So, What Is MBTI Good For?

If there is one thing the MBTI does well, it’s offering a jumping off point for self-exploration or sparking helpful conversations about how we relate to and work with others.

But beyond that, we wouldn’t recommend putting much stock in its predictions, particularly where they pertain to recruiting and HR.

(Video) Why the 16 Personalities (MBTI) is MEANINGLESS
Why Your Myers-Briggs Personality Type Is Meaningless (1)

Libby MacCarthy is a freelance writer based in Toulouse, France. She writes about everything from the climate to clothes. Her work has appeared in HuffPost, Men's Health, The DailyBeast, and Brit + Co.

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FAQs

Why Your Myers-Briggs Personality Type Is Meaningless? ›

Research has found that as many as 50 percent of people arrive at a different result the second time they take a test, even if it's just five weeks later. That's because the traits it aims to measure aren't the ones that are consistently different among people.

Why is the MBTI so unreliable? ›

Some research suggests the MBTI is unreliable because the same person can get different results when retaking the test.

Is Myers-Briggs nonsense? ›

"The research out there says that [the Myers-Briggs Type Indicator] doesn't predict behavior in a consistent way, and psychometrically, the way it's constructed, is pretty odd," says Ronald Riggio, who earned his PhD in Psychology at the University of California, Riverside, and currently teaches at Claremont McKenna ...

Why is the MBTI criticized? ›

“The MBTI assessment isn't predictive”

Another common criticism of the MBTI instrument is that there's no evidence to show a positive relation between MBTI types and success within an occupation.

Which MBTI is most likely to misunderstood? ›

Originally Answered: What is the most misunderstood MBTI type? INFJ is likely the most misunderstood due to their chameleon-like nature in social situations.

Has Myers-Briggs been discredited? ›

The Myers-Briggs provides inconsistent, inaccurate results

Research has found that as many as 50 percent of people arrive at a different result the second time they take a test, even if it's just five weeks later. That's because the traits it aims to measure aren't the ones that are consistently different among people.

Is Myers-Briggs scientifically valid? ›

The truth is that the Myers-Briggs Type Indicator (MBTI) is no less valid or reliable than other personality tests. Nonetheless, rumors persist that the test is wholly unreliable and is not based on research. Unfortunately, the propagation of such falsehoods is particularly rampant among my fellow academics.

Why MBTI is a pseudoscience? ›

The MBTI tests have limited reliability and validity, and are not sufficiently backed by scientific evidence. They remain popular due to a cognitive bias called the Barnum effect, which makes us gullible to vague descriptions of ourselves.

How accurate is Myers-Briggs test? ›

The company's website boasts the assessment has a 90% accuracy rating and a 90% average test-retest correlation, “making it one of the most reliable and accurate personality assessments available.” Many researchers, however, have long questioned the MBTI's scientific merit.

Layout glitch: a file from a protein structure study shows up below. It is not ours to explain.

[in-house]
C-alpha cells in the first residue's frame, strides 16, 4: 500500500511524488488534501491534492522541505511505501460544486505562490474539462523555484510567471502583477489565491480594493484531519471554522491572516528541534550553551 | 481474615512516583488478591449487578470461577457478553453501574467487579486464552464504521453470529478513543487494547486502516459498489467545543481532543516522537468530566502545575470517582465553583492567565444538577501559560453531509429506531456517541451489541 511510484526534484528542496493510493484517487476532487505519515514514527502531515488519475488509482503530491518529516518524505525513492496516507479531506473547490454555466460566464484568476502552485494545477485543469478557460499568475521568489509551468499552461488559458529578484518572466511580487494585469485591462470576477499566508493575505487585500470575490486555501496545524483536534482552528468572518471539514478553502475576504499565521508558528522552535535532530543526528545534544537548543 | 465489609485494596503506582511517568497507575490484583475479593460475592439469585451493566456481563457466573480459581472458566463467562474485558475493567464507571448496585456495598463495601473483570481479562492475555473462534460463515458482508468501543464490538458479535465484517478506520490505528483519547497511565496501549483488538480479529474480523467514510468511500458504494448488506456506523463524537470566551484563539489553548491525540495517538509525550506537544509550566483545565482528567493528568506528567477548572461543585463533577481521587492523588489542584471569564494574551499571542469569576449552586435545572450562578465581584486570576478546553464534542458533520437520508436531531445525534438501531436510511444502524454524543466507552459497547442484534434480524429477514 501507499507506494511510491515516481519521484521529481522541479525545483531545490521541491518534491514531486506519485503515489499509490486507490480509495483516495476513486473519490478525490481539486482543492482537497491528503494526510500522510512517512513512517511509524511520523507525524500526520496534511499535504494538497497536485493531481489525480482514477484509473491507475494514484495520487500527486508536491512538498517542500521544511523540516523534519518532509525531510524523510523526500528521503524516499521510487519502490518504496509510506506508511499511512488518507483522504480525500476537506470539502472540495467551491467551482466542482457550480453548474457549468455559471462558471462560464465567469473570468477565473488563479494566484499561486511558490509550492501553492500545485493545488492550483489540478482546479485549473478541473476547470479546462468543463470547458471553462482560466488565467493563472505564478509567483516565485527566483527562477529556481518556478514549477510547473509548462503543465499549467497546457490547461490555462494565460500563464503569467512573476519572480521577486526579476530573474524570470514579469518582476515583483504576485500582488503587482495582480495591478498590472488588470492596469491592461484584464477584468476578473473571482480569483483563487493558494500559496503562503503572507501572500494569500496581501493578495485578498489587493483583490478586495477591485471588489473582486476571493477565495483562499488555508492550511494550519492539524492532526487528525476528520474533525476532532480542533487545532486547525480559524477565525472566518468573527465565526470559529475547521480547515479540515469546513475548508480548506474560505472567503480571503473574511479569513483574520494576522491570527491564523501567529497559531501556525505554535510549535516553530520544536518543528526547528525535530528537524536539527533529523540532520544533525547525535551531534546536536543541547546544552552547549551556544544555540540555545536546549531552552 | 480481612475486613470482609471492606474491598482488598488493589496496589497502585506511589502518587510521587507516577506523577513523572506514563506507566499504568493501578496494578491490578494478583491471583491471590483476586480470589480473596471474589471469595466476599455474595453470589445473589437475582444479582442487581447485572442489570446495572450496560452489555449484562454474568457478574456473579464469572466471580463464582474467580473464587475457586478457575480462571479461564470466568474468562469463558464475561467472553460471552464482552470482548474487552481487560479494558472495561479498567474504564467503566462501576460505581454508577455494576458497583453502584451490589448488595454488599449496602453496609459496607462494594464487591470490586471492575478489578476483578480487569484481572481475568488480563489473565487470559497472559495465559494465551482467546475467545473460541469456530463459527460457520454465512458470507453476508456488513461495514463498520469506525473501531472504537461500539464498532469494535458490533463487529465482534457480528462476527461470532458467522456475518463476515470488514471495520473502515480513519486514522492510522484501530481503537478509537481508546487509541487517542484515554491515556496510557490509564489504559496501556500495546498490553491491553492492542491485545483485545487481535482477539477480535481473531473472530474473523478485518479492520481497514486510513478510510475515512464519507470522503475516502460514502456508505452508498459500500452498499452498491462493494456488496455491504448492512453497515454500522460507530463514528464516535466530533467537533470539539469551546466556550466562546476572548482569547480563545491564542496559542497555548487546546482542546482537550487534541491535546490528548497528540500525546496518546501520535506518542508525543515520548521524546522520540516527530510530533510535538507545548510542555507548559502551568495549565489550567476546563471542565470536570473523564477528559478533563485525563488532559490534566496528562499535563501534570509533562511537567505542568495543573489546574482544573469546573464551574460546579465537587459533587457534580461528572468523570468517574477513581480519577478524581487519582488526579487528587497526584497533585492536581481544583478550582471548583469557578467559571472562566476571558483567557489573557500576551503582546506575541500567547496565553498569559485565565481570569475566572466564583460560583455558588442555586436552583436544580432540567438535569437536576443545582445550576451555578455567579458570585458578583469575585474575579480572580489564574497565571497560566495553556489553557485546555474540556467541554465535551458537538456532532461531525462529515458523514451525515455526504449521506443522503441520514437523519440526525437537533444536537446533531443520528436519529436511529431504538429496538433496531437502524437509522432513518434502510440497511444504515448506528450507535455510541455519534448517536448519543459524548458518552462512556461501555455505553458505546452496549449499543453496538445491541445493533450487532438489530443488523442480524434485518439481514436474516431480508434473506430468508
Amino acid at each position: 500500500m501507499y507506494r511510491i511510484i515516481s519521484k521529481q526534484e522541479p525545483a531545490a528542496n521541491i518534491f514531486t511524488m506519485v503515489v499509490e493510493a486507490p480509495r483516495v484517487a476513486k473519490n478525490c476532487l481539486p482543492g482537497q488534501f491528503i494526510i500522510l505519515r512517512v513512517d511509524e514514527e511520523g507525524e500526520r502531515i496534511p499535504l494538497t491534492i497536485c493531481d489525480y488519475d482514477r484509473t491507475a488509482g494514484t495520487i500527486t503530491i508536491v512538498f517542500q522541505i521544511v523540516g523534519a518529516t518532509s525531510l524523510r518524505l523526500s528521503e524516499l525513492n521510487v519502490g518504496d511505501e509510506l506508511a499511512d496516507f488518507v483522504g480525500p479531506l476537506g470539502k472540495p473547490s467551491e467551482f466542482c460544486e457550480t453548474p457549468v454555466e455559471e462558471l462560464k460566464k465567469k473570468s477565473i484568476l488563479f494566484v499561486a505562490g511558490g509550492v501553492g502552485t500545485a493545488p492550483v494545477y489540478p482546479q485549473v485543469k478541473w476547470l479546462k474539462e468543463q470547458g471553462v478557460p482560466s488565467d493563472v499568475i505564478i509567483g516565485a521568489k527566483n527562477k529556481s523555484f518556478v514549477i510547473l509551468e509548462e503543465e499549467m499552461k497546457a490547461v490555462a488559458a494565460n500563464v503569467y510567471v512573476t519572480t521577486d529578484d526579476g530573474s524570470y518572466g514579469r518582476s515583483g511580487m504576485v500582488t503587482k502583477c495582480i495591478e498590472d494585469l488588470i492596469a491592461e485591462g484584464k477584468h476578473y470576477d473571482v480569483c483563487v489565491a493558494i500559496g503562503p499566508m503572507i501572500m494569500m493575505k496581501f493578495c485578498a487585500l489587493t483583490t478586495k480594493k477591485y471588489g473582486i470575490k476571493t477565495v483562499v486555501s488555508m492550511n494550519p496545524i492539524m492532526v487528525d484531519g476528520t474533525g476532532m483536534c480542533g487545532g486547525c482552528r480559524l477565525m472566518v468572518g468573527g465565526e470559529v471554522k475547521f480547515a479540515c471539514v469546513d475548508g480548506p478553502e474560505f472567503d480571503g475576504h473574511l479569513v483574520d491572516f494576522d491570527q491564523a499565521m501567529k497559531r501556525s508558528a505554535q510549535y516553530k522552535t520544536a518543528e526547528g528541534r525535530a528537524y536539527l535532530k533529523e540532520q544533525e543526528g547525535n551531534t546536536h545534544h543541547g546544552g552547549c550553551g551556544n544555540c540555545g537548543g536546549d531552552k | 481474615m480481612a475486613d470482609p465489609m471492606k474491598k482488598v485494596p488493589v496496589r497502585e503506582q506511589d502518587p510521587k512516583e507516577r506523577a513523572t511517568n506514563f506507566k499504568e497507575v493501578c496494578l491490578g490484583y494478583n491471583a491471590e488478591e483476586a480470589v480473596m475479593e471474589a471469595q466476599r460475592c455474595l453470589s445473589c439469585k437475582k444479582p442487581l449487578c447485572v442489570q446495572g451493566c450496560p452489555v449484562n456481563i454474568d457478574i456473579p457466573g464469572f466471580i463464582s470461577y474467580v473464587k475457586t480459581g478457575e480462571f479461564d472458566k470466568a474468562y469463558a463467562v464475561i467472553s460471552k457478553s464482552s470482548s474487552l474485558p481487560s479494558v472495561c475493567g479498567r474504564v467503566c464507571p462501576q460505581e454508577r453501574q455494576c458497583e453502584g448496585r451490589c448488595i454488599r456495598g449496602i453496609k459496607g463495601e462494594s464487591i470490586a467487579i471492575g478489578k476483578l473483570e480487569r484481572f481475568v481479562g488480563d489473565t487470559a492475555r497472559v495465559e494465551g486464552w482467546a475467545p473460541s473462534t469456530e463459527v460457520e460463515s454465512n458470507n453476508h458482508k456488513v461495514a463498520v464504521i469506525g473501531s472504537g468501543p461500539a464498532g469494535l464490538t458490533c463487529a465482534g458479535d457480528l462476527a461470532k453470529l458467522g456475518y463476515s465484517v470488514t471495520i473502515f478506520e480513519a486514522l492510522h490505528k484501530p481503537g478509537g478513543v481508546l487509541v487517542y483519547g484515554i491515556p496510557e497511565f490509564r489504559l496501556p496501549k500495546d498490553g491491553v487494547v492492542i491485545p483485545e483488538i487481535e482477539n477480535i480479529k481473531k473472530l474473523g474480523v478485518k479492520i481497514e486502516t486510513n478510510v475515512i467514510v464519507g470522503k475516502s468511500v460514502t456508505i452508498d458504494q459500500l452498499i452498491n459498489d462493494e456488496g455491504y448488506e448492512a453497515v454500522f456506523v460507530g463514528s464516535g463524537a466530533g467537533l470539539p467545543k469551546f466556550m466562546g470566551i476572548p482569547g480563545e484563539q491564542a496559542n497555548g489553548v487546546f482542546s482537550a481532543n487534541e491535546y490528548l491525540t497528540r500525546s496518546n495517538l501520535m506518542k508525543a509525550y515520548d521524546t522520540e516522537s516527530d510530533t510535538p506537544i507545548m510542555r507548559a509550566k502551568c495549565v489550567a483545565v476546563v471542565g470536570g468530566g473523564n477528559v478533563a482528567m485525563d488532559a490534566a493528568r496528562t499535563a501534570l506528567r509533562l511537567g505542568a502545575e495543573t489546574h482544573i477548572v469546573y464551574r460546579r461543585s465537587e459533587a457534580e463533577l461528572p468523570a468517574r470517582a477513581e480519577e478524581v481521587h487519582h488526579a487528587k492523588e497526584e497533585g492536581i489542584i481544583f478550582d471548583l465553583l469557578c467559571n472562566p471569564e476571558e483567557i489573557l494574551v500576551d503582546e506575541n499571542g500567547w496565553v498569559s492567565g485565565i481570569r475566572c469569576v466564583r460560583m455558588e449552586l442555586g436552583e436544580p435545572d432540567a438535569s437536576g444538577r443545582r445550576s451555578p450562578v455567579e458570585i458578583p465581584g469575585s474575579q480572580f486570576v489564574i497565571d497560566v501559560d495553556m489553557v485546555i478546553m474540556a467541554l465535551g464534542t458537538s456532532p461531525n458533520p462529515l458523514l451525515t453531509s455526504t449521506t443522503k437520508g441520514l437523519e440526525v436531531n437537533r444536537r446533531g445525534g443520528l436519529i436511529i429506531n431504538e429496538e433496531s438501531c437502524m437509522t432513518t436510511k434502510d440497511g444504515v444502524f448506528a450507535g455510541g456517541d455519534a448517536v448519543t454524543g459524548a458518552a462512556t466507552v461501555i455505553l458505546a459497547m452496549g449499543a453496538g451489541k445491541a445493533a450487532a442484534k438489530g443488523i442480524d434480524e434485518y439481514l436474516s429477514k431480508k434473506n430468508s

What is the most accurate personality test? ›

The Big Five Personality Test is by far the most scientifically validated and reliable psychological model to measure personality. This test is, together with the Jung test (MBTI test style) and the DISC assessment, one of the most well known personality tests worldwide.

What are the disadvantages of MBTI? ›

MBTI Limitations. Below are the more well-known limitations found in the Myers-Briggs test, including re-test reliability, validity, inability to capture the full extent of personality, and bimodal grouping of people – suggesting that personalities are static.

What's the rarest personality type? ›

INFJ is the rarest personality type across the population, occurring in just 2% of the population. It is also the rarest personality type among men. INFJ stands for Introversion, Intuition, Feeling, and Judging. This unique combination is hard to find in most people.

Can your MBTI change? ›

According to MBITonline.com, "Because your type is inherent, your basic preferences likely will not change." So, no, your personality type itself cannot change — it's something that you're born with, and no amount of age or experience will change it, because it's innate to you.

Which MBTI is most complex? ›

The INFP may be the toughest personality type of all for others to understand.

What MBTI types are manipulative? ›

The destructive ENFP is manipulative, self-absorbed, and disloyal. They believe the world revolves around them and their interests and ideas. They only care about others in terms of how much they can get out of them.

Which MBTI type is the most mysterious? ›

INTJ. INTJs often do have a mysterious demeanor, which is often very appealing to people. They are independent and private people, who like to keep most things to themselves. This desire to keep to themselves, combined with their naturally enigmatic personalities, causes the INTJ to appear very mysterious.

What is wrong with the MBTI? ›

MBTI personality types are just not reliable enough to make judgments about individual workers, experts say. While people may use personality tests for fun to know and describe themselves better, the results are not necessarily predictive of work success, ethics, or productivity.

Which MBTI is most sensitive to criticism? ›

INTJs are actually one of the types most likely to handle criticism well. If the INTJ feels like someone is delivering the criticism in a constructive and logical manner, they will certainly appreciate it and listen. INTJs enjoy growing and progressing, and are constantly looking for ways to improve themselves.

Which MBTI have high standards? ›

ENTJ. ENTJs have very high standards for themselves and for others. They are always pushing themselves to be better, and believe in growth.

Videos

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3. Adam Ruins Everything - Why the Myers-Briggs Test is Total B.S. | truTV
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4. How Your Myers-Briggs Personality Type Perfectly Explains You